e.g. events.transpose().return notIncludes "error"
Array ➔ Num
Takes an array and returns the length

e.g. originFetches.count() greaterThan 1
Array ➔ Str
Takes an array and returns a string representation of all array items joined together, delimited by newlines.

e.g. logs.concat() includes "Hello"

HINT: All timing properties reported by Fiddle are in microseconds - so 1 hour is reported as 3600000000 (3.6 billion microseconds). The most common timing property to target for testing is .ttl, which is provided on events where fnName is fetch.

Lastly, you need to assert something about this target data, which requires a comparison type and a reference value, together making up an assertion.


We support the following options for COMPARISON_TYPE:

NameValue typeDescription
isAnyNon-strict equality (using ==)
isJSONNoneThe target is valid JSON (does not require a reference value, so just two parameters)
isTrueNoneThe target is true
isAtLeast, isAboveJSON numberTarget is numerically higher than (or at least) the reference value
isAtMost, isBelowJSON numberTarget is numerically lower than (or at most) the reference value
includesAnyThe target includes the reference value. Can be used to assert the inclusion of a value in an array, a substring in a string, or a subset of properties in an object.
matchesJS RegExpThe target matches a regular expression. Regex must be delimited with / and may be followed by modifiers, e.g. /abc/i
oneOfJSON arrayChecks that the value of the target is equal to at least one of the values in the reference array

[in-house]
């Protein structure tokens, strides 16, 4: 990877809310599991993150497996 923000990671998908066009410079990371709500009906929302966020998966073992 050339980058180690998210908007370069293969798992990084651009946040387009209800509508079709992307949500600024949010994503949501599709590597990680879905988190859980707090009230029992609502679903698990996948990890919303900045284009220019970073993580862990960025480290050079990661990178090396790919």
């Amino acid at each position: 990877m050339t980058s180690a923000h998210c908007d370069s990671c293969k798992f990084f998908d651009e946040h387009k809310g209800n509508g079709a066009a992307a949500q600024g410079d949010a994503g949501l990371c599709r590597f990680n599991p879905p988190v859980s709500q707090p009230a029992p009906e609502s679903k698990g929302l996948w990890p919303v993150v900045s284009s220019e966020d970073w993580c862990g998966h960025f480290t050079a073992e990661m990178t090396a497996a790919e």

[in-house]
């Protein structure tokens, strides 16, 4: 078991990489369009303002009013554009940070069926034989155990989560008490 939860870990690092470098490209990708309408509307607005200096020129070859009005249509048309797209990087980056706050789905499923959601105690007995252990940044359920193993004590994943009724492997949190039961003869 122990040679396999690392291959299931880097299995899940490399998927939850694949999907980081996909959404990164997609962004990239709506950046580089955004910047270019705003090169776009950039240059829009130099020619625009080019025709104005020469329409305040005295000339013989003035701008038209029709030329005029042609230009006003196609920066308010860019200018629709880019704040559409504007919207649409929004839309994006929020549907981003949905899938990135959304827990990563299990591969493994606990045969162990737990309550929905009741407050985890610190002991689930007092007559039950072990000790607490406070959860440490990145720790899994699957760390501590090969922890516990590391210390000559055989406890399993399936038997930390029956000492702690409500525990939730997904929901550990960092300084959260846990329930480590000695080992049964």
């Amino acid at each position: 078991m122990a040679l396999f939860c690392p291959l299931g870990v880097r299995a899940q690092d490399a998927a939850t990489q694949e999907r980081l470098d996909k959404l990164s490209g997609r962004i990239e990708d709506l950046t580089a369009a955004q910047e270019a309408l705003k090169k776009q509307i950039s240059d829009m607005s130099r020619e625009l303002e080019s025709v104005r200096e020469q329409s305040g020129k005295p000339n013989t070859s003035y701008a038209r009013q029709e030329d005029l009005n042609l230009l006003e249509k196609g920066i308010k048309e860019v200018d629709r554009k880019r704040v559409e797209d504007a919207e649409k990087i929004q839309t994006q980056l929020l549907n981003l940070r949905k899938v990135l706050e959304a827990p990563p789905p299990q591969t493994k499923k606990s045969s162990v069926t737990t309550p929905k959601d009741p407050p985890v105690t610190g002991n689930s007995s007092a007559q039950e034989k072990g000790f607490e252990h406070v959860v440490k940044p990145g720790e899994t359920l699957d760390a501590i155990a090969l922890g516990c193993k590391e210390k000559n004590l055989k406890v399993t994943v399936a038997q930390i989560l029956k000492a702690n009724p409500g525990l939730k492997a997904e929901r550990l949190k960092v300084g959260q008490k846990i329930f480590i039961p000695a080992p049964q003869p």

startsWithJSON stringChecks that the value of the target starts with the reference string
endsWithJSON stringChecks that the value of the target ends with the reference string

All comparisons can be negated by prefixing them with not, e.g. notOneOf, isNotJSON, notMatches. The word 'is' will be ignored so can be used purely to improve readability.

The REFERENCE_VALUE must be expressed in a way that can be interpreted as the appropriate type:

  • JSON number: A plain number (3, 5.7, -42)
  • JSON string: A double quoted string ("foo"; contained double-quotes must be escaped as \")
  • JSON boolean: The word true or false
  • JSON array: A JSON-parseable array containing any combination of numbers, strings and booleans as defined above ([1, "foo"])
  • JS RegExp: Either a JavaScript regex literal (/(foo|bar)/ism) or the bare pattern, not quoted or delimited (foo|bar). In the latter case, the s, m and i flags will be applied to the pattern automatically.


Labelling your tests is optional but helps to illustrate your intent, as well as make test results easier to read. The LABEL portion of the test expression may contain any character other than square brackets ([]), and since test expressions must be one line, labels may also not include newline characters.

[Response is OK] clientFetch.status is 200

Labelled tests in the test results

Example tests

If you want to test...Try this example
HTTP response status on the client fetchclientFetch.status is 200
Request headers on the client fetchclientFetch.req notIncludes "Fastly-FF: "
Response headers on the client fetchclientFetch.resp includes "Age: "
HTTP response status of a backend fetchevents.where(fnName=fetch)[0].status isOneOf [301,302,307,308]
Request headers on a backend fetchoriginFetches[0].req includes "GET /"
Response headers on a backend fetchoriginFetches[0].resp matches /\w+@gmail\.com/
TTL set in a vcl_fetch subroutineevents.where(fnName=fetch)[0].ttl isLessThan 86400000000
URL of the request following a VCL restartevents.where(fnName=recv)[1].url is "/foo"
(After a restart, vcl_recv will run a second time, so the [1] targets the second occurrence
Number of origin fetchesoriginFetches.count() is 2
Response body from Fastly to clientclientFetch.bodyPreview contains "<meta"